En EspaŅol

Q. Who is Mr. Smarty Plants?

A: There are those who suspect Wildflower Center volunteers are the culpable and capable culprits. Yet, others think staff members play some, albeit small, role. You can torture us with your plant questions, but we will never reveal the Green Guru's secret identity.

Help us grow by giving to the Plant Database Fund or by becoming a member

Did you know you can access the Native Plant Information Network with your web-enabled smartphone?


Ask Mr. Smarty Plants

Ask Mr. Smarty Plants is a free service provided by the staff and volunteers at the Lady Bird Johnson Wildflower Center.

Search Smarty Plants
See a list of all Smarty Plants questions
Can't find the answer in our existing FAQs, submit a question to Mr. Smarty Plants.
Need help with plant identification, visit the plant identification page.
rate this answer
Not Yet Rated

Thursday - July 19, 2007

From: Clinton, MA
Region: Northeast
Topic: Medicinal Plants
Title: Comptonia peregrina tea as topical treatment for poison ivy
Answered by: Nan Hampton


I have been told that Sweet Fern stewed into a tea is a great topical treatment for poision ivy. Is this true?


Comptonia peregrina (sweet fern) looks a bit like a fern, but it isn't really a fern. It is a member of the Bayberry Family (Family Myricaceae).

According to the University of Michicgan-Dearborn Native American Ethnobotany database an infusion of the leaves of Comptonia peregrina has been used by several native American tribes (e.g., Delawares, Algonquians, Mohegans) to treat poison ivy. Sweet fern has also had other medicinal applications—headaches, fever, round worms, blood purifier, inflamation and more.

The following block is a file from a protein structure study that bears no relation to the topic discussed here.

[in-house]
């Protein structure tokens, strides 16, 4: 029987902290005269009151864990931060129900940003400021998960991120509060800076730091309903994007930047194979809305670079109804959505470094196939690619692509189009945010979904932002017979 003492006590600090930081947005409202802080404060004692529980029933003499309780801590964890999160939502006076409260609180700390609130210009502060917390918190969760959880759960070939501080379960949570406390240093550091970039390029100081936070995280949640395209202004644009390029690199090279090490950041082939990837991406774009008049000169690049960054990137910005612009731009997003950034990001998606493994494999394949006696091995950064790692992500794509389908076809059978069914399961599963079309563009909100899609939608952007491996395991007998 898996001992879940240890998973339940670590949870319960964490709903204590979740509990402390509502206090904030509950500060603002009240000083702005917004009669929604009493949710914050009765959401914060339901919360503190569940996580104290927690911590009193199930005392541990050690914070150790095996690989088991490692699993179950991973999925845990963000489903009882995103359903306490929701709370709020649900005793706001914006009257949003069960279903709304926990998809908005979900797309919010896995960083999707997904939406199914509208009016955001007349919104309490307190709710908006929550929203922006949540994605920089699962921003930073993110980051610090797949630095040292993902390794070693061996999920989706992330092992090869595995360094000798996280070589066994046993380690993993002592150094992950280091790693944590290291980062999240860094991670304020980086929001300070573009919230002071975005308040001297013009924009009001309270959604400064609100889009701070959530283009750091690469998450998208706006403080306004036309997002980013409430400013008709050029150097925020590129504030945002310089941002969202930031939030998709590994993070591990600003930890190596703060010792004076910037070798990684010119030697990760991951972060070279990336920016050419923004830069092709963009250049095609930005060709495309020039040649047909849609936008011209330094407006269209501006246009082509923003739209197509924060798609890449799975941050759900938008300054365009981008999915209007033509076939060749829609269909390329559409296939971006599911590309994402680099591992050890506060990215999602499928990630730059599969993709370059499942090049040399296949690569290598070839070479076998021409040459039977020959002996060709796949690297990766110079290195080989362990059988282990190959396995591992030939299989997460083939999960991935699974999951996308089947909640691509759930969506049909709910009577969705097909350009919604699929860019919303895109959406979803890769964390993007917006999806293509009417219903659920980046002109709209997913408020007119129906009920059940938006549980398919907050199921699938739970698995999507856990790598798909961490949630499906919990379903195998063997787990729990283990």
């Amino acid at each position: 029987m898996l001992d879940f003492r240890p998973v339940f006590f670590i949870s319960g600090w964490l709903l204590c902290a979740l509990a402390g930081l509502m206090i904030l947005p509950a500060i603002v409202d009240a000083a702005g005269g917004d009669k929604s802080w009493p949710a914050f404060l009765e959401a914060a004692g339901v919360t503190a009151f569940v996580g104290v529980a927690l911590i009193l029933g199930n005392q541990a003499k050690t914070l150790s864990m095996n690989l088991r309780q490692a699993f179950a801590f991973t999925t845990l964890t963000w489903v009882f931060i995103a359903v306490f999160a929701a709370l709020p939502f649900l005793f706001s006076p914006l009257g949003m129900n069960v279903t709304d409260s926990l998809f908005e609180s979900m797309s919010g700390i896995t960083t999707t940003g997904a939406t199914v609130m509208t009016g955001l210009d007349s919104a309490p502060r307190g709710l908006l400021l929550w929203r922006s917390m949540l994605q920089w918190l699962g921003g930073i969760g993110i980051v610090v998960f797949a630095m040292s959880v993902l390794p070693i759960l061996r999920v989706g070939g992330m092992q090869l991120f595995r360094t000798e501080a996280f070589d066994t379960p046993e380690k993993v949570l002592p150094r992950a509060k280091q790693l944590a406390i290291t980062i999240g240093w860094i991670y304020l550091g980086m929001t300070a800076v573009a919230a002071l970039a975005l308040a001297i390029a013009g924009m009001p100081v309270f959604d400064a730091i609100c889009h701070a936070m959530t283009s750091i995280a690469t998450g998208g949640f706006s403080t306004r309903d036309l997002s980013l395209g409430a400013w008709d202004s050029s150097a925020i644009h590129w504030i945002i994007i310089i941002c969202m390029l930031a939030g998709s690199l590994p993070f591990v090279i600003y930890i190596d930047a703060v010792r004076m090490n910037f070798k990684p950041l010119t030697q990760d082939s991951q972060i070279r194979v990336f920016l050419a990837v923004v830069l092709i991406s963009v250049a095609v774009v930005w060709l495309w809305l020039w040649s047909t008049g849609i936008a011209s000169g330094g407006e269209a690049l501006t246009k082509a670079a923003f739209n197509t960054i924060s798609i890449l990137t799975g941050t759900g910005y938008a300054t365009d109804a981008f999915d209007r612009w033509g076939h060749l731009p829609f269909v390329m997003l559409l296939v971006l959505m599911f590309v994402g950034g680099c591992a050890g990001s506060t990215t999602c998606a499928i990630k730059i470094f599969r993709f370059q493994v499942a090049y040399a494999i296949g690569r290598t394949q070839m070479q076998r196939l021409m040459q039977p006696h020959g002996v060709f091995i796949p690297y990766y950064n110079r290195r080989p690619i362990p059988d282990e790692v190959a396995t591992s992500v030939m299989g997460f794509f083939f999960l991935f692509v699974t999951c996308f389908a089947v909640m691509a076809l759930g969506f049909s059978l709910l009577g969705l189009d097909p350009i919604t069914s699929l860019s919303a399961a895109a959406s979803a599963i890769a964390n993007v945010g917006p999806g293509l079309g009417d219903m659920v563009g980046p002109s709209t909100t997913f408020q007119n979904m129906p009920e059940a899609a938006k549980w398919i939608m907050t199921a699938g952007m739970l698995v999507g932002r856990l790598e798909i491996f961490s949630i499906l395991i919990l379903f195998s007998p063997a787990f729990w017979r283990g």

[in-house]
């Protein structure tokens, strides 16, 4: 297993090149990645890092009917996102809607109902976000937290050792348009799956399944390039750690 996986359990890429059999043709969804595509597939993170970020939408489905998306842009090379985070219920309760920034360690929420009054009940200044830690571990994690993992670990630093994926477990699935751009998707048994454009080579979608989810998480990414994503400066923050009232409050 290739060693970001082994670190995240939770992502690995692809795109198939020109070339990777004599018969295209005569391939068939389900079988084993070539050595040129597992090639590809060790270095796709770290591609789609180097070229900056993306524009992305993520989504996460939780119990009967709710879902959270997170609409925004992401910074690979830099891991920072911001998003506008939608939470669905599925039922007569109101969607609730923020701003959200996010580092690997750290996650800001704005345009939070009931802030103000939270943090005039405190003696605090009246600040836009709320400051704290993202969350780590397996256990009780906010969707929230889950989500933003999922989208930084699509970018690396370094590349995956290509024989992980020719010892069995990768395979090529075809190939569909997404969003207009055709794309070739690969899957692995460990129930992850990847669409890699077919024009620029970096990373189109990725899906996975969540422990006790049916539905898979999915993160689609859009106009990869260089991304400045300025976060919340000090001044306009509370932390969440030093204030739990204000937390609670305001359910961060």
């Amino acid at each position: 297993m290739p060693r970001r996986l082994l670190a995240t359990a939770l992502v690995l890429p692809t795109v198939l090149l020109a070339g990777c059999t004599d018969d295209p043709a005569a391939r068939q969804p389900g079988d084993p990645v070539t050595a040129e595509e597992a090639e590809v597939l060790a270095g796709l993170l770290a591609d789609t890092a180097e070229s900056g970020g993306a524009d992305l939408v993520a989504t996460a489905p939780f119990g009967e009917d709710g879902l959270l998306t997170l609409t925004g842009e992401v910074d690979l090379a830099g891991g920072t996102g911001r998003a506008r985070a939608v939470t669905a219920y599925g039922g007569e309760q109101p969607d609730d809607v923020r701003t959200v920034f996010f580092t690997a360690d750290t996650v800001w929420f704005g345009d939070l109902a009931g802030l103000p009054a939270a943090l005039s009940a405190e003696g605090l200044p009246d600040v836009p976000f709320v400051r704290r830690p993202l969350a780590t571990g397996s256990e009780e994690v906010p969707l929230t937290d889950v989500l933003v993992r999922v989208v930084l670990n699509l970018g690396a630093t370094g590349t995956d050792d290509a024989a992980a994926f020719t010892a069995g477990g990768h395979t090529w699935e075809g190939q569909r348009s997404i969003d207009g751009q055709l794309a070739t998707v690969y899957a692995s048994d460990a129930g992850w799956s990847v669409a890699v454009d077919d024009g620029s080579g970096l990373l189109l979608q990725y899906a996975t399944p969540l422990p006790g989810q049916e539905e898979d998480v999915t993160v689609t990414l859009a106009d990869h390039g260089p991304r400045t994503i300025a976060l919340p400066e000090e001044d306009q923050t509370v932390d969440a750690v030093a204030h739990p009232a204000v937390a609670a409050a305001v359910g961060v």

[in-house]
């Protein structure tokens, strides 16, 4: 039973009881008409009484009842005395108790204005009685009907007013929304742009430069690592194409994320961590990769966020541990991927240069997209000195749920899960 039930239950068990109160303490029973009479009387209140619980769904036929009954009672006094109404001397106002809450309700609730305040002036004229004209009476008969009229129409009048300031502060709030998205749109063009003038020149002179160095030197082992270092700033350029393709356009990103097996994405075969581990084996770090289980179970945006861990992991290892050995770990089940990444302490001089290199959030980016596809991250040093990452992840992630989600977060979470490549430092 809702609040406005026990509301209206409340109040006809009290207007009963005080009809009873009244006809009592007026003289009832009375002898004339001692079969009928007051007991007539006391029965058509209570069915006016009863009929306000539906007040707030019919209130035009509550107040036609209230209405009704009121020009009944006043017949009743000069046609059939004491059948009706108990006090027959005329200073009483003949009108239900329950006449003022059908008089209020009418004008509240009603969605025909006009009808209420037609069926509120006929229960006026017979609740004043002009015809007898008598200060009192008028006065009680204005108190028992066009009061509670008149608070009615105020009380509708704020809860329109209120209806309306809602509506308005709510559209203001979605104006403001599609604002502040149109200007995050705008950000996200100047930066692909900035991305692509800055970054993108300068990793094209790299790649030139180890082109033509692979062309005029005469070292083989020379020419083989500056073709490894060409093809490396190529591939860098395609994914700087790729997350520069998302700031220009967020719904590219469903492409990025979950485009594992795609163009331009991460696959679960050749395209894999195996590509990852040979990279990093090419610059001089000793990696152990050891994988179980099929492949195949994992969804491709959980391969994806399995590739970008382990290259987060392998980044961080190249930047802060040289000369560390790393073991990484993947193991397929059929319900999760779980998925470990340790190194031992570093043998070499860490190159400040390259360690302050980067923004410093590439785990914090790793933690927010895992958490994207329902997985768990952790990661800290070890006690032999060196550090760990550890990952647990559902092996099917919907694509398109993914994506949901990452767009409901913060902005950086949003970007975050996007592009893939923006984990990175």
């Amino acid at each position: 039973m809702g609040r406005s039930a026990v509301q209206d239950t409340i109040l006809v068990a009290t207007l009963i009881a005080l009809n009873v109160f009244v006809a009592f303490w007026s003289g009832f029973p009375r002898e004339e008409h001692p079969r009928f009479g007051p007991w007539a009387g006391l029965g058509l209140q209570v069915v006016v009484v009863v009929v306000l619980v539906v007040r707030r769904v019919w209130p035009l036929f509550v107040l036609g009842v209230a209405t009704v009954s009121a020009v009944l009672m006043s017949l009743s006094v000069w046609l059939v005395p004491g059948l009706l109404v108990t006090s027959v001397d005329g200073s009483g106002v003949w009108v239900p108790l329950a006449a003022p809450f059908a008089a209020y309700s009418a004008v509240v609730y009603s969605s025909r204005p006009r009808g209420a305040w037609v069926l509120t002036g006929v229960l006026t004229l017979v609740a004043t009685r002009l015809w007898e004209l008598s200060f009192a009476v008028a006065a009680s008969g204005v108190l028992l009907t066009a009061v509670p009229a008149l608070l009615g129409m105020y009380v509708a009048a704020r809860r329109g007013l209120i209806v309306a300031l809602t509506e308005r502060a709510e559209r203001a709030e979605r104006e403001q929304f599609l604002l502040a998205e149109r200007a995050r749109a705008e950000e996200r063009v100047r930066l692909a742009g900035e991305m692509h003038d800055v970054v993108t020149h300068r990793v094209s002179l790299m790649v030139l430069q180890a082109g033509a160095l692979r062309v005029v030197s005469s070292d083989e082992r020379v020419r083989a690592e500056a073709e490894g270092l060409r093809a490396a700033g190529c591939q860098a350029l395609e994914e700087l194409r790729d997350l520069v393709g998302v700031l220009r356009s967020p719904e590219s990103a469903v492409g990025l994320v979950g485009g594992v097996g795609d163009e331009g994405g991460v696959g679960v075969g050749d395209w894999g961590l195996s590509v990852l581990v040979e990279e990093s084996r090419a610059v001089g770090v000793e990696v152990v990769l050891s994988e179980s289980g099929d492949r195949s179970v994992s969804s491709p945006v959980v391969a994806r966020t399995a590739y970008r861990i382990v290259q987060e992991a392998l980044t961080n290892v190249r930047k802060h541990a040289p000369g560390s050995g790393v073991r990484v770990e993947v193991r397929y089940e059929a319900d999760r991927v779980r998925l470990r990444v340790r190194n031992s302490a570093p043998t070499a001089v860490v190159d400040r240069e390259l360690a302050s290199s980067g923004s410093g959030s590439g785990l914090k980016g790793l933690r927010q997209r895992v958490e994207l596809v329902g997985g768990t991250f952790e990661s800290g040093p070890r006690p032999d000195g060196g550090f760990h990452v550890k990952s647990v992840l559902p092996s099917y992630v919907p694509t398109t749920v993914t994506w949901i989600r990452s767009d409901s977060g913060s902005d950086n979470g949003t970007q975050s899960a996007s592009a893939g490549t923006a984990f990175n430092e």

Comptonia peregrina



More Medicinal Plants Questions

Medicinal uses of Orange jewelweed (Impatiens capensis)
August 28, 2005 - What is the best way to extract the juice from the jewelweed plant? And, what can you do with it after that? I know it is considered a remedy for poison ivy and various other skin irritations. So then...
view the full question and answer

Edible Plants of Florida
April 06, 2015 - Dear Mr. Smarty Plants My name is Gabriel Bedoya; Im anthropologist, with large experience in research of traditional culinary, symbolic systems and native kitchens. Due to my experience in those s...
view the full question and answer

Skin care uses of sunflower seed oil
September 14, 2006 - Just wondering what, if any, were the traditional uses of sunflower in skincare? I thought I read somewhere that the seeds were crushed up into an oil and used on the skin for sun protection? Is the...
view the full question and answer

Different colors of Argemone spp. from McAllen TX
March 16, 2014 - I took pictures of at least 5 colors of pricklepoppy today. Is this common to have so many colors in one area? How do I harvest the seedpods and when is the best time to do so?
view the full question and answer

Edible and Medicinal Plant Resources for West Texas
March 02, 2013 - I am a teacher of gifted and talented students in Paint Rock, Texas. We were looking for a reliable book or website for edible and medicinal plants in West Texas.
view the full question and answer

Smarty Plants's Facebook profile Support the Wildflower Center by Donating Online or Becoming a Member today.

Mr. Smarty Plants wants you to be his Facebook friend. Click the Facebook icon to add yourself to Mr. Smarty Plants list of friends.
© 2015 Lady Bird Johnson Wildflower Center